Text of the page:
Ancient Architecture: How Did Our Ancestors Build Homes?

Ancient Architecture: How Did Our Ancestors Build Homes?

Humans have been building homes for centuries. Our ancestors didn’t have access to materials like stainless steel and vinyl, and they certainly weren’t building structures as unusual as India’s Cybertecture Egg.

So, how did our ancestors build homes? When we think of archaic architecture, mud huts and animal-skin tents may come to mind. However, our ancestors’ abodes were more complex than that. Read on for a brief overview of homebuilding from the Neolithic era to the industrial revolution.

Neolithic Era

The earliest humans lived in caves and rudimentary huts. These civilizations quickly learned how to make complex structures. In the Neolithic era, also known as the New Stone Age, humans didn’t have a lot of construction materials or practical building tools. That didn’t stop them from using any available materials sufficiently to build protective structures.

Common New Stone Age homes were customarily pit-houses or water-surrounded crannogs. Our Neolithic ancestors made their homes from bone, stone, metal, bark, bamboo, and clay. Lime plaster was the glue used to hold these structures together, and it’s still used for construction in the US and other parts of the world today! While plain, these structures are impressive considering the materials, tools, and basic understanding of architecture available at the time.

Copper & Bronze Ages

The Copper and Bronze ages introduced better means of construction. Copper tools and new inventions like the saw changed the game. These made woodworking more manageable. The invention of the wheel eased the burden of transporting heavy materials to construction sites. Some notable leaps in architecture during this time are corbel arches and the post and lintel method, which quickly spread around the world.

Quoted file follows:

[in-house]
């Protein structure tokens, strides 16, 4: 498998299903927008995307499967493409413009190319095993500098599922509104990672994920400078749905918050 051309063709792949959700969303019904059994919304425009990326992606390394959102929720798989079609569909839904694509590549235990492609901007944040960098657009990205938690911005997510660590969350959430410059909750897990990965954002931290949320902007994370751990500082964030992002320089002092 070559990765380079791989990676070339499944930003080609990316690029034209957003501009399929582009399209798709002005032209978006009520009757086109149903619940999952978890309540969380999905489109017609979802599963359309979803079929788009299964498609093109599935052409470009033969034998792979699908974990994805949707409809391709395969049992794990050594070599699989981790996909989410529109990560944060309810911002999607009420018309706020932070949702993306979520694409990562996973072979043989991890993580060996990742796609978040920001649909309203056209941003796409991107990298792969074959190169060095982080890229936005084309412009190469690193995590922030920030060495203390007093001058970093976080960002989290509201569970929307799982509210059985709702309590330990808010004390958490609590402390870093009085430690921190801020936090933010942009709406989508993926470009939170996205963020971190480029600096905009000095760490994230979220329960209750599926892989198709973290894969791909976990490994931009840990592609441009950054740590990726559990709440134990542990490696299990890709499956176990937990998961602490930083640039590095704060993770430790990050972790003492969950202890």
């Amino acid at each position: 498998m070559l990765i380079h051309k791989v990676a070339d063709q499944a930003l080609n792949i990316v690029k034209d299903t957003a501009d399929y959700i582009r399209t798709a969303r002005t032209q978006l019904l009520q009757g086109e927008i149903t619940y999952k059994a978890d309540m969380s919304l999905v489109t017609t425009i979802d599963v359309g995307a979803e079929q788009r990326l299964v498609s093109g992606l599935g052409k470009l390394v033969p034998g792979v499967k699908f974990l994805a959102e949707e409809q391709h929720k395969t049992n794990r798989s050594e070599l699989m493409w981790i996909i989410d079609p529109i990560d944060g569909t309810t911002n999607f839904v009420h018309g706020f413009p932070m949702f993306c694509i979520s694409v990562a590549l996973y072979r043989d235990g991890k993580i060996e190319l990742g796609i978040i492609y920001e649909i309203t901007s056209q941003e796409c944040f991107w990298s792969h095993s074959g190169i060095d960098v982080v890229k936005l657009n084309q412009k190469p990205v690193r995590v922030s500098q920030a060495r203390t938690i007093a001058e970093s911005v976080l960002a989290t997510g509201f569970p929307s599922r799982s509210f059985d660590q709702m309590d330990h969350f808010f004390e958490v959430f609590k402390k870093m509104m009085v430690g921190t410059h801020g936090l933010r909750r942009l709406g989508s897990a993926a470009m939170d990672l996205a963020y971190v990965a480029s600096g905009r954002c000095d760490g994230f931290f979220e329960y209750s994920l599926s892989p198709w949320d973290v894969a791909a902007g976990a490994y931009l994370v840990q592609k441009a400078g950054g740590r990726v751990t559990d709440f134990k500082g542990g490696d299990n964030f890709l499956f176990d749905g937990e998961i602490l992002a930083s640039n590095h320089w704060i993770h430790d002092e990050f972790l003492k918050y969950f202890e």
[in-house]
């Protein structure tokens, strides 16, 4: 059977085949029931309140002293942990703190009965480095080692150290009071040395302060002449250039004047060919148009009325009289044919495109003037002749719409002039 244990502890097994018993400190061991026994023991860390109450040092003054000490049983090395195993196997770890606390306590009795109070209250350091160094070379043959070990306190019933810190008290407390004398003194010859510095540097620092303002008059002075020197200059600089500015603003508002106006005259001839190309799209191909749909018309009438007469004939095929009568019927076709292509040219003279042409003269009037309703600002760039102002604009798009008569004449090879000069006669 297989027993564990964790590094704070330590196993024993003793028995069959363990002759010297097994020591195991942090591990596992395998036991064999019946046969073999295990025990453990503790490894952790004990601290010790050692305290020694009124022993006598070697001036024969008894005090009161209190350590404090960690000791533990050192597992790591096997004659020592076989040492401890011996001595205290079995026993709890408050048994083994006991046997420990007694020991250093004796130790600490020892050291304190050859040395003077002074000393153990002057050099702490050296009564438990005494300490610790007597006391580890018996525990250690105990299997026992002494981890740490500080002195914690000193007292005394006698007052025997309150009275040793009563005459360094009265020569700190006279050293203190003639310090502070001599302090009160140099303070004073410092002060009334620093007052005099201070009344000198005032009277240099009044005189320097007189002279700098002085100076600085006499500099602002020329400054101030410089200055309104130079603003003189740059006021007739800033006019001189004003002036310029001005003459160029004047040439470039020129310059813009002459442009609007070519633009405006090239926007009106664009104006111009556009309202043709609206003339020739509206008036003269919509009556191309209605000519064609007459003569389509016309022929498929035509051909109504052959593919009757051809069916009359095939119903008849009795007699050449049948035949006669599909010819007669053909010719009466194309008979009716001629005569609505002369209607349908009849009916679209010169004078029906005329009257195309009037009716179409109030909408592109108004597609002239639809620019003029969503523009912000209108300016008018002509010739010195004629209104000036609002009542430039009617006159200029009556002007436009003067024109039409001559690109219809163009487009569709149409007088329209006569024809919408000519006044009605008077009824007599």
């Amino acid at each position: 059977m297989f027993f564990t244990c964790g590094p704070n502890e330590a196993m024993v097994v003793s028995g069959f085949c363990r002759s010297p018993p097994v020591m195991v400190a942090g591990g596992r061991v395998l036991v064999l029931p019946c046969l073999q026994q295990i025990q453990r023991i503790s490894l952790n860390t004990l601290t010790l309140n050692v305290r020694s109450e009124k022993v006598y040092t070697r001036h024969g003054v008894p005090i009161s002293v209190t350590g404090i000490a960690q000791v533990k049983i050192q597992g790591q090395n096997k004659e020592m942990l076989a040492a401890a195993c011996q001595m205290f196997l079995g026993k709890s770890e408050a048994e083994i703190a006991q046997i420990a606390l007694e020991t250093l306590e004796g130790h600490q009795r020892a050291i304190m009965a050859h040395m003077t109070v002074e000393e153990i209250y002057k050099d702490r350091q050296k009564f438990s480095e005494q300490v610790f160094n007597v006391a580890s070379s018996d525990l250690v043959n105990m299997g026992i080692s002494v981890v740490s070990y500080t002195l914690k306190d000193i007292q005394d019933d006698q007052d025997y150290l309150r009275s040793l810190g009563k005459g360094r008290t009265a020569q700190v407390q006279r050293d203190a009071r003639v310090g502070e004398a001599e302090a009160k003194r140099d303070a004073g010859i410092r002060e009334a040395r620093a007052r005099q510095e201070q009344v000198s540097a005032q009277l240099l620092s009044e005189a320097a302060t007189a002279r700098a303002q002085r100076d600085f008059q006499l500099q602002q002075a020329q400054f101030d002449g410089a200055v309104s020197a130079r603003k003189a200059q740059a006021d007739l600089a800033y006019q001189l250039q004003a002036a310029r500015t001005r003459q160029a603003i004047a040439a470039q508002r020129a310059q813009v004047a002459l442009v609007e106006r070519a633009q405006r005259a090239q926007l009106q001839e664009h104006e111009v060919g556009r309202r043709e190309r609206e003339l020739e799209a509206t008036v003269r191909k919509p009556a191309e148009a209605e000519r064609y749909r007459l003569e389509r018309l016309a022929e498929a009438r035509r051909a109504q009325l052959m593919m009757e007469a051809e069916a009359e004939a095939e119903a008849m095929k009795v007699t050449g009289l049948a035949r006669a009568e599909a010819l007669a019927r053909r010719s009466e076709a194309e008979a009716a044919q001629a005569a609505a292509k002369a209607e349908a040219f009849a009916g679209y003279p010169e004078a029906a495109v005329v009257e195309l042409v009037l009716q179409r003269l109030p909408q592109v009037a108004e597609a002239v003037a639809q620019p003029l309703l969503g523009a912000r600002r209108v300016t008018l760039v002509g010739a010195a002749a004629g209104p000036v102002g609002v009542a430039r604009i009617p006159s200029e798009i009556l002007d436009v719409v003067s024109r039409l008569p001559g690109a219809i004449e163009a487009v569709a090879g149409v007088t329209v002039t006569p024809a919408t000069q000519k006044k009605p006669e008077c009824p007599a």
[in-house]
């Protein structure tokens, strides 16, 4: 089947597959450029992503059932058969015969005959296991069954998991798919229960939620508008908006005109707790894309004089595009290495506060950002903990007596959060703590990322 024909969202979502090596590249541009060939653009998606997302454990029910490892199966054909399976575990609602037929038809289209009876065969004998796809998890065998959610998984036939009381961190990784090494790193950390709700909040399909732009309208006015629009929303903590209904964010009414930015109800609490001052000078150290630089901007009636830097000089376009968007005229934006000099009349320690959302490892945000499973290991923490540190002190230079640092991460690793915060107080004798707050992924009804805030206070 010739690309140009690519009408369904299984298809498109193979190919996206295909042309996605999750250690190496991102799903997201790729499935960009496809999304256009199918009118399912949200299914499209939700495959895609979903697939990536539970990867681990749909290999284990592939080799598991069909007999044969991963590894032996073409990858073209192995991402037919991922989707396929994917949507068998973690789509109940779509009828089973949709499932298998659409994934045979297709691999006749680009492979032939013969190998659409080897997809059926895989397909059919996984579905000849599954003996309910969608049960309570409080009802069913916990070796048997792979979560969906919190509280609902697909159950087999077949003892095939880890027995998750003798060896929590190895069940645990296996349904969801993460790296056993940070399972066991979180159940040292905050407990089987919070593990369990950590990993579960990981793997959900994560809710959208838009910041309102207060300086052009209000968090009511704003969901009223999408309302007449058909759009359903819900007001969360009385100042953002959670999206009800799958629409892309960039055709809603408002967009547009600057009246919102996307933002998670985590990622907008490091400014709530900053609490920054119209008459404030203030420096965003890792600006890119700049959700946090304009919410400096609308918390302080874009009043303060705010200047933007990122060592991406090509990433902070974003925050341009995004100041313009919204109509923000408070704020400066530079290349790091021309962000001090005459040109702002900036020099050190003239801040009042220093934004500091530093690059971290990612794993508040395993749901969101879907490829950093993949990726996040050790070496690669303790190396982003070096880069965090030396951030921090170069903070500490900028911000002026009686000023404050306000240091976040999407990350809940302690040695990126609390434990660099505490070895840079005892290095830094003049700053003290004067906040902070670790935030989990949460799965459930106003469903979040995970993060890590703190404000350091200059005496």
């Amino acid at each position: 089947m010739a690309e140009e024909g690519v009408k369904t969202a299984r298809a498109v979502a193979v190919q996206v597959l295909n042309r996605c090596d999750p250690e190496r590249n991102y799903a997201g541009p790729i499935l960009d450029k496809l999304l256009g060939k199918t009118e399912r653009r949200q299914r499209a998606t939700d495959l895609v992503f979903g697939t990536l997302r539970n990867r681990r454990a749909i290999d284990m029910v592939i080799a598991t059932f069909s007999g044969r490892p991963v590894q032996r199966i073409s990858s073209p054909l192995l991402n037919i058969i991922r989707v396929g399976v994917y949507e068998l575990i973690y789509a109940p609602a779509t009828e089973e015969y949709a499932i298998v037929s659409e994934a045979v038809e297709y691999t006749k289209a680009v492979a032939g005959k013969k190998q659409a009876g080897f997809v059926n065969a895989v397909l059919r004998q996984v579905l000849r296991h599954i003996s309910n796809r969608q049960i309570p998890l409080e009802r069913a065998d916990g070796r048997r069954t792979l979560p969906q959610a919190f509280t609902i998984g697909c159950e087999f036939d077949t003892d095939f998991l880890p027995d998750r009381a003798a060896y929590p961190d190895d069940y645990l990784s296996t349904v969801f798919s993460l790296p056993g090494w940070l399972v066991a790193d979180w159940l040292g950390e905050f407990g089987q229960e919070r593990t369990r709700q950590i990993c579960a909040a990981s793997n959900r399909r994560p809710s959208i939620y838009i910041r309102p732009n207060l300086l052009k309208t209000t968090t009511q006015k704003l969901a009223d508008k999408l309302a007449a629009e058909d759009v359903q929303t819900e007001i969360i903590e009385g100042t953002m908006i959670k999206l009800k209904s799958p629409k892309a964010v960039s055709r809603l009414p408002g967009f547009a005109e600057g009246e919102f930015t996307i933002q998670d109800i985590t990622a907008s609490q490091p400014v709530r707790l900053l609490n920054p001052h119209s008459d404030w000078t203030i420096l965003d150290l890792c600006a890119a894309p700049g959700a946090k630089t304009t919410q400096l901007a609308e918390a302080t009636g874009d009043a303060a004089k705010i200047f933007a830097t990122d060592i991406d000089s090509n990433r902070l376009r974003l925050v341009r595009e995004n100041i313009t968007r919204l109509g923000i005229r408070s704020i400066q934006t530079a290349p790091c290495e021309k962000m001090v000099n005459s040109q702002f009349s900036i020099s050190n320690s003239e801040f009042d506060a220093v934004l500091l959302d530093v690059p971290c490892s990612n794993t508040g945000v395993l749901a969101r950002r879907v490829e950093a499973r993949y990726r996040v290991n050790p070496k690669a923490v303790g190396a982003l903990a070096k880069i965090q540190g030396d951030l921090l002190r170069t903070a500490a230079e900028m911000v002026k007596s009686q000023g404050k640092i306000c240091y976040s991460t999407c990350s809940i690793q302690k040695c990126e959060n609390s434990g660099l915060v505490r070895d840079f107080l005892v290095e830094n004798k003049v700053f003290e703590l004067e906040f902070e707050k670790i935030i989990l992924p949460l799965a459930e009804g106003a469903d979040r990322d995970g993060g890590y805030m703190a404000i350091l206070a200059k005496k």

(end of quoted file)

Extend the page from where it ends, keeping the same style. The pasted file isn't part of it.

The Middle Ages

The Middle Ages mark architectural ambition. Our ancestors built grand homes made from timber and stone. Most of these structures had thatched roofs or stone barrel vaults. Lime mortar carried into the Middle Ages and held together stone homes. Construction regulations did not exist in the Middle Ages, so not all homes were structurally sound. However, this lack of rules gave builders the freedom to experiment. From their imaginations, grand castles and divine cathedrals sprung forth!

The 19th Century

The industrial revolution paved the way for modern architecture. Balloon framing gradually replaced timber framing, steel and glass grew in use, and plumbing became mandatory for all buildings. These innovations would not be possible without the steam engine—which eased transportation of construction materials—and new tools like the circular saw and machine-cut nails.

Now that you know how our ancestors built homes, you can appreciate the grand planning it takes to create the fascinating structures we see today. Homebuilding is a fundamental human art and continues to amaze to this day.

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